Chi­nese loans

The Pak Banker - - FRONT PAGE -

China is now the big­gest lender to Pak­istan, in­clud­ing both pub­lic and pri­vate debt, but no fig­ures are avail­able about the amount of debt Pak­istan owes to China. An es­ti­mate is that around $19-20 bil­lion out of $90 bil­lion to­tal debt and li­a­bil­i­ties of Pak­istan is Chi­nese i.e. over one fifth of the over­all debt. Ac­cord­ing to the SBP an­nual re­port, China bi­lat­eral debt to the gov­ern­ment stood at $7.2 bil­lion by Jun17.

This has in­creased by over $3 bil­lion (from $4bn in Jun13) in the last four years. And now, China has sur­passed Ja­pan to be­come the sin­gle big­gest bi­lat­eral lender to Gov­ern­ment of Pak­istan. Apart from bi­lat­eral debt, Pak­istan cur­rency swaps (which only ex­its with China) in Jun17 stood at $1.5 bil­lion which brings the debt tally to $8.7 bil­lion. The cen­tral bank safe de­posit stood at $0.7 bil­lion which is most likely pro­vided by none other than China. That takes the to­tal num­ber to $9.4 bil­lion.

A de­tailed anal­y­sis shows ICBC Pak­istan branch has taken debt of $2.7 bil­lion from the par­ent com­pany by June 17. They brought the dol­lars in Pak­istan and have done swap to run the op­er­a­tions in ru­pees. This takes the loan amount to $12.1 bil­lion. China also hap­pens to be the big­gest lender to the pri­vate sec­tor as well. There is no di­rect num­ber to reach the Chi­nese loan to Pak­istan pri­vate sec­tor; but vir­tu­ally all the in­crease in the last three years has come from China. The to­tal pri­vate sec­tor ex­ter­nal loan in­creased from $3 bil­lion in Jun15 to $7.2 bil­lion in Dec17.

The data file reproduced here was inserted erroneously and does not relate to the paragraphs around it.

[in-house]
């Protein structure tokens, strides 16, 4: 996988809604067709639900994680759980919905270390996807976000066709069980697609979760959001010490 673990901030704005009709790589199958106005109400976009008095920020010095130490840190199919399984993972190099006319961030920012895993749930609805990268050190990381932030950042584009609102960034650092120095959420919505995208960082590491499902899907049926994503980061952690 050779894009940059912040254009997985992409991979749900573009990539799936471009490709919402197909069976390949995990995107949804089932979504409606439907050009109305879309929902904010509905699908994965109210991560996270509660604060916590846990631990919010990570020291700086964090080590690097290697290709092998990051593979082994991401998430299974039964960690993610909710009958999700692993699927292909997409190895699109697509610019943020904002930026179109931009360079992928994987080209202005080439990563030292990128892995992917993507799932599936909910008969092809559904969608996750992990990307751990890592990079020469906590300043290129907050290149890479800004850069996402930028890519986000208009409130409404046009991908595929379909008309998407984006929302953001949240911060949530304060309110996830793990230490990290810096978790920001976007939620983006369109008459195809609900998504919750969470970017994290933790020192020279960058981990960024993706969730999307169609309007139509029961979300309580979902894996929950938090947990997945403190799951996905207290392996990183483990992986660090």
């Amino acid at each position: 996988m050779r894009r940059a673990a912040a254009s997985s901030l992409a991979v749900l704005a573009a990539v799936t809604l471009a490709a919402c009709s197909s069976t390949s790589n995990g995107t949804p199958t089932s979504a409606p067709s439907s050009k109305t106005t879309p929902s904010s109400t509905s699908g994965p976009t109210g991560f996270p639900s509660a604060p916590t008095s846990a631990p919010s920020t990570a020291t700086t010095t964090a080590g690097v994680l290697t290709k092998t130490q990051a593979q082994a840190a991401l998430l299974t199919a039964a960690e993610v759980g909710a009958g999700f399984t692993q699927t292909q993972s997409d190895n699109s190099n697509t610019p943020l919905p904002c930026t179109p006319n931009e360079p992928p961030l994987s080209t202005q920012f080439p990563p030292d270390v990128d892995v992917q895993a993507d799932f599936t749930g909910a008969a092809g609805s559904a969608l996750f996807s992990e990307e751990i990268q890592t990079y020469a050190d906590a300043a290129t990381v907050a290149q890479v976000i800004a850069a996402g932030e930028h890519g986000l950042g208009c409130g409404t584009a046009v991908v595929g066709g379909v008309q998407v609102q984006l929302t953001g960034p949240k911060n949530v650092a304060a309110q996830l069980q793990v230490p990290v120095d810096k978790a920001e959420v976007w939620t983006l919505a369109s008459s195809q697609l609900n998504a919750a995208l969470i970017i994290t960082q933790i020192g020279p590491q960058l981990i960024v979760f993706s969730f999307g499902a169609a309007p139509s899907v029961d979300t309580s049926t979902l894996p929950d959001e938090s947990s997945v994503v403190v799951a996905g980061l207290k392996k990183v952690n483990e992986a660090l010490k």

This is an un­prece­dented growth and mostly came in terms of IPPs' fi­nanc­ing un­der CPEC and other projects. A rea­son­able es­ti­mate is that out of $4.2 bil­lion in­crease in last 30 months, $3.5 bil­lion is from China.

In ad­di­tion to this, the debt li­a­bil­i­ties to di­rect in­vestors stood at $3.5 bil­lion. This amount is loaned to for­eign in­vestors op­er­at­ing in Pak­istan. The big­gest in­vest­ment by a for­eign com­pany in the last few years is from China Mo­bile and by a con­ser­va­tive es­ti­mate, $1.5 bil­lion is the loan to China Mo­bile. Adding $1.5 bil­lion to $15.6 bil­lion takes the toll to $17.1 bil­lion. Now most of these num­bers are based on June 2017 and Pak­istan's to­tal ex­ter­nal debt and li­a­bil­i­ties in­creased from $83.1 bil­lion then to $88.9 bil­lion by Dec17. The debt has rapidly in­creased by $5.8 bil­lion in the last six months and is still grow­ing.

It is safe to es­ti­mate that Chi­nese li­a­bil­i­ties have reached $19 bil­lion. The need to raise fur­ther debt to­day is press­ing for the econ­omy to con­tinue the growth path. Cur­rently, west­ern mul­ti­lat­er­als and oth­ers are tight­en­ing their grip on Pak­istan be­cause of fall­ing im­port cover. In or­der to con­tinue the growth mo­men­tum, Chi­nese loans are im­per­a­tive. But go­ing back to the IMF is also in­evitable which will surely hurt the growth mo­men­tum. Based on the above cal­cu­la­tion, roughly speak­ing, $10 bil­lion debt is CPEC re­lated fund­ing and $3-4 bil­lion came as FDI un­der CPEC. This is mere one fourth of the to­tal CPEC com­mit­ments and both Chi­nese in­vest­ment and loans are bound to in­crease in next five years.

Need­less to say, the present debt ac­quir­ing strat­egy is coun­ter­pro­duc­tive in the long run. As it is, Pak­istan's debt fu­eled growth is not sus­tain­able and the coun­try would find it re­ally dif­fi­cult to re­pay the loans. It is there­fore im­por­tant that we de­velop al­ter­na­tive ways to meet our de­vel­op­ment needs, spe­cially ex­ports which have de­clined steeply in the last four years.

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